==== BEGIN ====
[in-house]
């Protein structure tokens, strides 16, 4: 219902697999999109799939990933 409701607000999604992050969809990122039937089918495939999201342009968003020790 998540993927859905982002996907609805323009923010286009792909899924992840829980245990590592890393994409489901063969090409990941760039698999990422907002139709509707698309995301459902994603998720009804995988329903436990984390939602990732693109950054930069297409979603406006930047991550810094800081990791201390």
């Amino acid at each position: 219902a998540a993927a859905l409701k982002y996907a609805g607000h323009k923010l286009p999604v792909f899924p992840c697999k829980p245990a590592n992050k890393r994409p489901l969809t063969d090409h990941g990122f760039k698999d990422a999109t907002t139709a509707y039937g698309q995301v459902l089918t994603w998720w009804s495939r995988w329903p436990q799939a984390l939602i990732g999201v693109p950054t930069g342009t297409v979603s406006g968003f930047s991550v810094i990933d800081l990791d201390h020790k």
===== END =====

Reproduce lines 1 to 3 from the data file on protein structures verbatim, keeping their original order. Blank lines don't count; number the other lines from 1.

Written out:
[in-house]
């Protein structure tokens, strides 16, 4: 219902697999999109799939990933 409701607000999604992050969809990122039937089918495939999201342009968003020790 998540993927859905982002996907609805323009923010286009792909899924992840829980245990590592890393994409489901063969090409990941760039698999990422907002139709509707698309995301459902994603998720009804995988329903436990984390939602990732693109950054930069297409979603406006930047991550810094800081990791201390």
């Amino acid at each position: 219902a998540a993927a859905l409701k982002y996907a609805g607000h323009k923010l286009p999604v792909f899924p992840c697999k829980p245990a590592n992050k890393r994409p489901l969809t063969d090409h990941g990122f760039k698999d990422a999109t907002t139709a509707y039937g698309q995301v459902l089918t994603w998720w009804s495939r995988w329903p436990q799939a984390l939602i990732g999201v693109p950054t930069g342009t297409v979603s406006g968003f930047s991550v810094i990933d800081l990791d201390h020790k």